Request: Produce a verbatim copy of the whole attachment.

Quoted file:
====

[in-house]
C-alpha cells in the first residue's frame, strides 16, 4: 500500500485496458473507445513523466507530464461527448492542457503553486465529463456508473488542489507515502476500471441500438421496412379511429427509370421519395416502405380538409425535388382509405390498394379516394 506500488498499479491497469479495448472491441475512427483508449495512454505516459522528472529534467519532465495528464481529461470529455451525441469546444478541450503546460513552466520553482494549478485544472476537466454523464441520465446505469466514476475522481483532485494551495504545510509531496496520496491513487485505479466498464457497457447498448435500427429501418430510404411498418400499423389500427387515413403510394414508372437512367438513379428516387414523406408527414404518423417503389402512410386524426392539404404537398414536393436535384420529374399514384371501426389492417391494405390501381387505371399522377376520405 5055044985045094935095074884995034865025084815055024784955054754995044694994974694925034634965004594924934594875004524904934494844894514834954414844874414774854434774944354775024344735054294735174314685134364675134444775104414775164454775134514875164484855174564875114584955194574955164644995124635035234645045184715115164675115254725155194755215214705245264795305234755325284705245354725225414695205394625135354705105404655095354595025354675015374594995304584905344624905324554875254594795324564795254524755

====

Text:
[in-house]
C-alpha cells in the first residue's frame, strides 16, 4: 500500500485496458473507445513523466507530464461527448492542457503553486465529463456508473488542489507515502476500471441500438421496412379511429427509370421519395416502405380538409425535388382509405390498394379516394 506500488498499479491497469479495448472491441475512427483508449495512454505516459522528472529534467519532465495528464481529461470529455451525441469546444478541450503546460513552466520553482494549478485544472476537466454523464441520465446505469466514476475522481483532485494551495504545510509531496496520496491513487485505479466498464457497457447498448435500427429501418430510404411498418400499423389500427387515413403510394414508372437512367438513379428516387414523406408527414404518423417503389402512410386524426392539404404537398414536393436535384420529374399514384371501426389492417391494405390501381387505371399522377376520405 5055044985045094935095074884995034865025084815055024784955054754995044694994974694925034634965004594924934594875004524904934494844894514834954414844874414774854434774944354775024344735054294735174314685134364675134444775104414775164454775134514875164484855174564875114584955194574955164644995124635035234645045184715115164675115254725155194755215214705245264795305234755325284705245354725225414695205394625135354705105404655095354595025354675015374594995304584905344624905324554875254594795324564795254524755